This paper profiles the flow of credit to manufacturing SMEs and their subsectors in Pakistan. We discuss the challenges confronting the SME sector as well as the role of the central bank in this context. Based on the literature and data available, we find that the flow of financing to the manufacturing sector witnessed a gradual and steady increase in absolute terms, although its share of total industry credit declined sharply over a nine-year period. Financing to manufacturing SMEs initially declined and then increased over a period of six years.
KEYWORDS: Credit, manufacturing, small & medium enterprise (SME), Pakistan.
JEL: L60, E51.
In Quest of SME-Conducive Policy Formulation
H. C. J. Hanns Pichler
The very topic raises a challenging question: that is, of the role and significance, if not the “survival,” of small and medium enterprises (SMEs) and related structures amid forces, which – particularly in the sphere of industry – tend to favor the “big” over the “small” at first sight. At the same time, this points to underlying aspects and challenges of broader socioeconomic and structural dimensions with a concomitant need to formulate appropriate, more differentiated, and specifically designed business policies. Today, such challenges and related problems are seen as intertwined and multipronged, given (i) the growing international (not least as a strategic ingredient of development) perception of the role and exposure of SMEs in terms of their sector-related structural significance nationally, regionally, and globally; (ii) a closer-to-the-skin view of developments related to ongoing restructuring in the European business environment, which, in the context of SMEs, is in many ways regionally unique; and (iii) the overriding socioeconomic and systems-related aspects of a more comprehensive SME-specific policy formulation.
KEYWORDS: SMEs, business policies, growth.
Private School Participation in Pakistan
Quynh T. Nguyen and Dhushyanth Raju
Published:Jan - June 2015
This study uses multiple rounds of national household sample surveys to examine the extent and nature of private school participation at the primary and secondary levels in Pakistan. Today, one fifth of children in Pakistan—or one third of all students—attend private school. Private school students tend to come from urban, wealthier, and better-educated households than government school students and especially out-of-school children. The characteristics of private school students relative to their government school peers and the former’s composition differ in important ways across Pakistan’s four provinces. Private school participation among children varies largely from one household to another rather than within households, and to a greater extent than government school participation. Private schooling is spatially concentrated, with a few districts (situated mainly in northern Punjab) accounting for most private school students. The spatial distributions of private school supply and participation are strongly correlated. In the 2000s, private school participation rates grew in Punjab, Sindh, and Khyber Pakhtunkhwa and across socioeconomic subgroups, contributing in particular to the growth in overall school participation rates for boys, urban children, and rich children. Nevertheless, the composition of private school students has become more equitable, driven mainly by Punjab, where the shares of private school students from rural and nonrich households have risen.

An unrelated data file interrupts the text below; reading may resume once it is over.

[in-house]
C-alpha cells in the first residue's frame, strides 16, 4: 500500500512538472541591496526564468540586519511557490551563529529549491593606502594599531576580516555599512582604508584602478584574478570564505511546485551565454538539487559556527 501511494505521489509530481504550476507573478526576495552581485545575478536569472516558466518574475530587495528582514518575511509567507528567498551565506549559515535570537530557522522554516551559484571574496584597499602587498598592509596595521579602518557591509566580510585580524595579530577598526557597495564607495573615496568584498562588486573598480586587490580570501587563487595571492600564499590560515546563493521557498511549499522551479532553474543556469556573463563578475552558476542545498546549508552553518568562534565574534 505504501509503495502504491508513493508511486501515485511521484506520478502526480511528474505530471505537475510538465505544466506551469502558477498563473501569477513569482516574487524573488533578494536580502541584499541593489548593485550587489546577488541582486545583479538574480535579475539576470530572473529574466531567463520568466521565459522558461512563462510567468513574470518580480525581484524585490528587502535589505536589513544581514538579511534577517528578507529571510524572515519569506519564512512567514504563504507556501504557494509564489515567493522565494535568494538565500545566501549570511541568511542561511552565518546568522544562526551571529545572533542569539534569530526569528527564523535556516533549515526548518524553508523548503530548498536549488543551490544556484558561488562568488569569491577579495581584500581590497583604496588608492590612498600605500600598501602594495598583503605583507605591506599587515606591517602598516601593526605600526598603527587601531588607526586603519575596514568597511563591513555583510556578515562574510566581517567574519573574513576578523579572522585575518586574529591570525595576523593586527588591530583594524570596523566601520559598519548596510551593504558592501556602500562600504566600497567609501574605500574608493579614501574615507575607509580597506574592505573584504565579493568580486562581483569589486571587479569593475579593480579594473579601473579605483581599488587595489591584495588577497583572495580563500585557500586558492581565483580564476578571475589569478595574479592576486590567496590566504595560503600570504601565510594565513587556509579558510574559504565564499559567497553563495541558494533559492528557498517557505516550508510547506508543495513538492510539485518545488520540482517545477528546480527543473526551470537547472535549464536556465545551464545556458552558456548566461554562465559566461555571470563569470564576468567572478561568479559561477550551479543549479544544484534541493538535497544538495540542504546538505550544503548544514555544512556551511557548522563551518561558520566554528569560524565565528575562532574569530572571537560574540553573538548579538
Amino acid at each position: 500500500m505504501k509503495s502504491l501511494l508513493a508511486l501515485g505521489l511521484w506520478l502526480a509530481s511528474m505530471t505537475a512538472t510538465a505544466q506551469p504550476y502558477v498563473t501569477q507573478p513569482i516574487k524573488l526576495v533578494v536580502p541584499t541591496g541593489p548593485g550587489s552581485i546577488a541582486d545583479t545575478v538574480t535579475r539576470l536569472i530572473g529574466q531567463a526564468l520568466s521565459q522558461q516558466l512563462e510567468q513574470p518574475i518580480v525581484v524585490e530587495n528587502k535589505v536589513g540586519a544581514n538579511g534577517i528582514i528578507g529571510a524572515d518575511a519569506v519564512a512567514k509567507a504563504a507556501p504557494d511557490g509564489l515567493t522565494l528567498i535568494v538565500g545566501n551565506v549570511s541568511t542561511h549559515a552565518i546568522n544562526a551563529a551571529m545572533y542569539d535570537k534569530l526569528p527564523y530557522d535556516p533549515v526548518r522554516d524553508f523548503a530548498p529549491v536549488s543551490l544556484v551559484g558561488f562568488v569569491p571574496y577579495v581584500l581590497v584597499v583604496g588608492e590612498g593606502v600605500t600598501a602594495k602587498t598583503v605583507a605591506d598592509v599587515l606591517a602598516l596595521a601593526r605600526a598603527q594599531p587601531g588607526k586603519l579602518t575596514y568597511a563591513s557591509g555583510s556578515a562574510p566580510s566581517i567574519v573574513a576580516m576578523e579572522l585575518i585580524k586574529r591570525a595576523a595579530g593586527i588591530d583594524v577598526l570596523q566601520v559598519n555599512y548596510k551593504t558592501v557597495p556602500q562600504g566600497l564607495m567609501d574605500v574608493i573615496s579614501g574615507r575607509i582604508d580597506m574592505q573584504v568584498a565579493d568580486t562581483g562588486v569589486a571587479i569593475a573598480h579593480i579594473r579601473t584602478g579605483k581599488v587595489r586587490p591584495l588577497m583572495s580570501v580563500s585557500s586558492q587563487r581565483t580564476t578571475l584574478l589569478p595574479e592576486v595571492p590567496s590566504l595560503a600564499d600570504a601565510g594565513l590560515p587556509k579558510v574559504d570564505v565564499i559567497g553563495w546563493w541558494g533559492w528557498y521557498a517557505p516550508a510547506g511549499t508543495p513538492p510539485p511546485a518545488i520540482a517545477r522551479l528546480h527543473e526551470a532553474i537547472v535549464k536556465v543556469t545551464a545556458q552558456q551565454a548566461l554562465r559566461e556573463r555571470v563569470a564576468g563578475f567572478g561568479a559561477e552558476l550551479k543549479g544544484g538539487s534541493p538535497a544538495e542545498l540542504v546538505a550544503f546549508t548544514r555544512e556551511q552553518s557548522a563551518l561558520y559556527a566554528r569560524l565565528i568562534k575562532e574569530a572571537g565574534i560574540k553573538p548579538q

KEYWORDS: Private schools, private school participation, Pakistan, household surveys.
JEL: I25, I21.
Migration, Remittances, and Household Welfare: Evidence from Pakistan
Masood Sarwar Awan, Mohsin Javed, and Muhammad Waqas
Published:Jan - June 2015
This study examines the costs and household-level benefits of overseas migration in Toba Tek Singh, Pakistan. A household survey was conducted to assess the transaction costs associated with the transfer of remittances and the sources used to finance overseas migration. We also carry out a propensity-score matching exercise, which reveals that overseas migration has substantial benefits as measured by migrants’ consumption levels, their expenditures on health, education, and vehicles, and the level of household savings. Policy options to facilitate migration and the transfer of remittances include (i) establishing technical training institutions to help workers upgrade their skills, (ii) information campaigns on the migration process and opportunities available, (iii) setting up institutions to provide loans for potential migrants, (iv) reducing money transfer costs through formal channels, and (v) building awareness of the Pakistan Remittance Initiative.
KEYWORDS: International migration, remittances, Pakistan.
JEL: F24, F22, I30.
Implications of Public External Debt for Social Spending: A Case Study of Selected Asian Developing Countries
Sadia Shabbir and Hafiz M. Yasin
Published:Jan - June 2015